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Open Access Publications from the University of California

Between Choice and Tradition: Rethinking Remedial Grace Periods and Unconstitutionality Management in a Comparative Light

  • Author(s): Kuo, Ming-Sung
  • et al.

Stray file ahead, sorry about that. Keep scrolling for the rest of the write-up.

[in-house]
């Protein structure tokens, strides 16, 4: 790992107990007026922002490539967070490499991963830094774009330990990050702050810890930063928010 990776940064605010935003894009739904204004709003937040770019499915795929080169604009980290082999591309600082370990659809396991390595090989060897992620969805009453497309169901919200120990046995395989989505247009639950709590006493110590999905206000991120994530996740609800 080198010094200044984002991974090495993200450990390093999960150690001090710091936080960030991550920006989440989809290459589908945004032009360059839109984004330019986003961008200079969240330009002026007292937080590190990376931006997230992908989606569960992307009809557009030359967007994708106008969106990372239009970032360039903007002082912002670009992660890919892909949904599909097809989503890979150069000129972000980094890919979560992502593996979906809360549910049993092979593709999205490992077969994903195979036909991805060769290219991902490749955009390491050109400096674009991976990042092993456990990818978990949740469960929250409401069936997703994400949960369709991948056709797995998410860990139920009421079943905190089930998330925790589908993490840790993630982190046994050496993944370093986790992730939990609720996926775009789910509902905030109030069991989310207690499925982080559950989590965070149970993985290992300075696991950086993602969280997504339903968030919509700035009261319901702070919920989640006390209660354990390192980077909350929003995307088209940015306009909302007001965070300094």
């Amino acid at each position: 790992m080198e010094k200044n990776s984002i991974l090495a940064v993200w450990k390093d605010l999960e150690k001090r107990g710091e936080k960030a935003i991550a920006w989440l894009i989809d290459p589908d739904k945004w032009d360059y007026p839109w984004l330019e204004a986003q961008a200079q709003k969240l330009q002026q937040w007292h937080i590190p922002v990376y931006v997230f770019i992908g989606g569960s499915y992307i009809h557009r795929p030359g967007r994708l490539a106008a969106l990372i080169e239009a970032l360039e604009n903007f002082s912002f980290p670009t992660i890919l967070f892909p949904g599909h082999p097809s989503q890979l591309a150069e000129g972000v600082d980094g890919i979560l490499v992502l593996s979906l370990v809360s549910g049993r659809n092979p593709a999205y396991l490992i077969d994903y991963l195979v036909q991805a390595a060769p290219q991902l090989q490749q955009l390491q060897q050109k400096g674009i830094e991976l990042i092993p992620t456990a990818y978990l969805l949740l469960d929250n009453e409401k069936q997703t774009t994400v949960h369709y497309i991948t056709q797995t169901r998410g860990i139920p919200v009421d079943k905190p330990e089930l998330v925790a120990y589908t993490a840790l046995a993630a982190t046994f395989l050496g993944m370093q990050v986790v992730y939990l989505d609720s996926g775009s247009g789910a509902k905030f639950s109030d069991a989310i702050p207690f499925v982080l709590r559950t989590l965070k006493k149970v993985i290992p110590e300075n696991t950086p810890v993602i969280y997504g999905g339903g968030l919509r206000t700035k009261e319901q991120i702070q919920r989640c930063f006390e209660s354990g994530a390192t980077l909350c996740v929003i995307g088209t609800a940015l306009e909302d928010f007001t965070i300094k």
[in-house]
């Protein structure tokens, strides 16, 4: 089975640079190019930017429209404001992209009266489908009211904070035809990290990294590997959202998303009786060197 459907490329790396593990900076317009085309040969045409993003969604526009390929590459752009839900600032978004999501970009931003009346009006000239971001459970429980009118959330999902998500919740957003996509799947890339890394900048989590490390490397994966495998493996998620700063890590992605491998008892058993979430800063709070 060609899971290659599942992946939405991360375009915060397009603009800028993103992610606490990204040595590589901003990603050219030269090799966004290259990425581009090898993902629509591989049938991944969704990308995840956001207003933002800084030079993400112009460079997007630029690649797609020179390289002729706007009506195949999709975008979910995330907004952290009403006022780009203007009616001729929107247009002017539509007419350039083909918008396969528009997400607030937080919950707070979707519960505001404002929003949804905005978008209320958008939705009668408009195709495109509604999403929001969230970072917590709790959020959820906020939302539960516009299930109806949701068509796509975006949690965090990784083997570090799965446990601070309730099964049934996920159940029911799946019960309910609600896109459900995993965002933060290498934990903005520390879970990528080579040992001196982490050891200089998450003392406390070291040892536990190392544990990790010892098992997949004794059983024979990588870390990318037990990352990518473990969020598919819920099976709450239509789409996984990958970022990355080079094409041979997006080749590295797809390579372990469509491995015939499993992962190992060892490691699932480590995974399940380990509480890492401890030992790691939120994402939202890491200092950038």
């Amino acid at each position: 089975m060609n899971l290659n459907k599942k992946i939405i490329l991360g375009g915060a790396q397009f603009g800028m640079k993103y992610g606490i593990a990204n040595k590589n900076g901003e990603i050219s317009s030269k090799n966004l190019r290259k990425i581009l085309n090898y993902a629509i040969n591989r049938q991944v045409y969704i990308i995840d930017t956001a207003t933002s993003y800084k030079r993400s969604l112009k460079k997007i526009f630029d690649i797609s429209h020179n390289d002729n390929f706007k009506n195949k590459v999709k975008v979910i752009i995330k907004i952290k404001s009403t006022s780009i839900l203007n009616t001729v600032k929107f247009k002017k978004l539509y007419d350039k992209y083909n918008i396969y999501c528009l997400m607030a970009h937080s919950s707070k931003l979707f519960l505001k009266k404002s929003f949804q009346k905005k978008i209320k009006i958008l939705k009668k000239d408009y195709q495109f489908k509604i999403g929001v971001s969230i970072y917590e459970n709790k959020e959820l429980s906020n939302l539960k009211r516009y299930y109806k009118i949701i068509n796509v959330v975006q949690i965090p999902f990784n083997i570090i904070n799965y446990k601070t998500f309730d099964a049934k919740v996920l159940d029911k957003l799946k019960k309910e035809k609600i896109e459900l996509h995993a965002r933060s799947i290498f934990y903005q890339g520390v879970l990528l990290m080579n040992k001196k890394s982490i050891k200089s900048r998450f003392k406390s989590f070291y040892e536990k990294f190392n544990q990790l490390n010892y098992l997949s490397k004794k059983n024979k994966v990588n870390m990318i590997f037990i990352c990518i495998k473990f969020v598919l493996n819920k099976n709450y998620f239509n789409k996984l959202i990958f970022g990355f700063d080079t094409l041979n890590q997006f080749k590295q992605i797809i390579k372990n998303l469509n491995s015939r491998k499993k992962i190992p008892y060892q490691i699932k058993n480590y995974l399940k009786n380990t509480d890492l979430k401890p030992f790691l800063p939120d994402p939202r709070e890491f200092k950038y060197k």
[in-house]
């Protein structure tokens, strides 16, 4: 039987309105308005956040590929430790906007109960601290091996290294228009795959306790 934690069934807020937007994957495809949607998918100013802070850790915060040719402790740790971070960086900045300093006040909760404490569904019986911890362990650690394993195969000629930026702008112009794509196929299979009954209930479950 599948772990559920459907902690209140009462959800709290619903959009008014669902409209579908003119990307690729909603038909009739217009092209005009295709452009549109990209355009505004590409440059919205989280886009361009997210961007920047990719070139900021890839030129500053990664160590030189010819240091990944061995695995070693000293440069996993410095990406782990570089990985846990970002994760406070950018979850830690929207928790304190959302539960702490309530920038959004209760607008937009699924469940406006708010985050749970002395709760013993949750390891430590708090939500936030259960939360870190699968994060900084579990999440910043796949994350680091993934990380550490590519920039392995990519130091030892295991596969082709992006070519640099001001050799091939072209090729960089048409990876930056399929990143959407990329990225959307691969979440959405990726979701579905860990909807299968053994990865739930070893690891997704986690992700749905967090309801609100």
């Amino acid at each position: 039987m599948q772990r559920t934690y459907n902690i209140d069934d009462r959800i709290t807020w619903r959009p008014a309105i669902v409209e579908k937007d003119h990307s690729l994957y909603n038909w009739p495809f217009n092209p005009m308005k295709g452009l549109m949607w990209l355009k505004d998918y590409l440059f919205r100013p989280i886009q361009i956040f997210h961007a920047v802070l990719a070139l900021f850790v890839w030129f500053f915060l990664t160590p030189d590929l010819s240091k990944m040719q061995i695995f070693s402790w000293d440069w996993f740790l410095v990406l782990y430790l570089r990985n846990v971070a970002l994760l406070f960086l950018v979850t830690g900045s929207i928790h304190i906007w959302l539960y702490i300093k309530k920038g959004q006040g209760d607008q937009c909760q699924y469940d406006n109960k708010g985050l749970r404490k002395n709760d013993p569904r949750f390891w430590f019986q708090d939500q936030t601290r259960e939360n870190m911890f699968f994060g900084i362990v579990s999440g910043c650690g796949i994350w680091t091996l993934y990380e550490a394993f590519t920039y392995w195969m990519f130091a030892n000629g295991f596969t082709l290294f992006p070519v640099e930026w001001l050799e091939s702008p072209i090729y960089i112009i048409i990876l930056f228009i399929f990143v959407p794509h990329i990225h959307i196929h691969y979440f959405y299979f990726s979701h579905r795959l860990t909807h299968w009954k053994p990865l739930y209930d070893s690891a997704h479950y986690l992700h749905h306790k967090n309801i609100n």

Recent experiences of constitutional review in the common law world have received increasing attention in comparative constitutional law scholarship.  Looking beyond the common law jurisdictions, this Article investigates the influence of variations on unconstitutionality management and changing constitutional politics on the functional mutation of remedial grace periods.  Through a case study of Taiwan in light of the comparison of the civilian-continental vs. common law models of constitutional review, it argues that legal tradition and the court’s role vis-à-vis the political branch in the dynamics of constitutional politics jointly contribute to the multifunctional role of remedial grace periods in unconstitutionality management.  As part of unconstitutionality management across constitutional jurisdictions, the granting of remedial grace periods is not simply the manifestation of judicial strategy.  The argument unfolds in three main Parts.  Part I first compares the use of remedial grace periods in constitutional review under the civilian-continental and the common law models.  After drawing out the different paths toward unconstitutionality management in comparative constitutional review, Part II conducts a functional analysis of remedial grace periods in the case law of the Taiwan Constitutional Court (TCC).  It is observed that the three forms of remedial grace periods—bridging, nudging, and hedging—as indicated in the TCC case law are informed by the conceptual framework of graduated unconstitutionality borrowed from the civilian-continental model.  Part III further analyzes how remedial grace periods have been instrumental to the TCC’s realization of its institutional potential.  In conclusion, the TCC’s continuing and frequent prescription for remedial grace periods indicates its default position in constitutional remedies, which is both informed by the civilian-continental model and shaped by its formative experience at the dawn of democratization.

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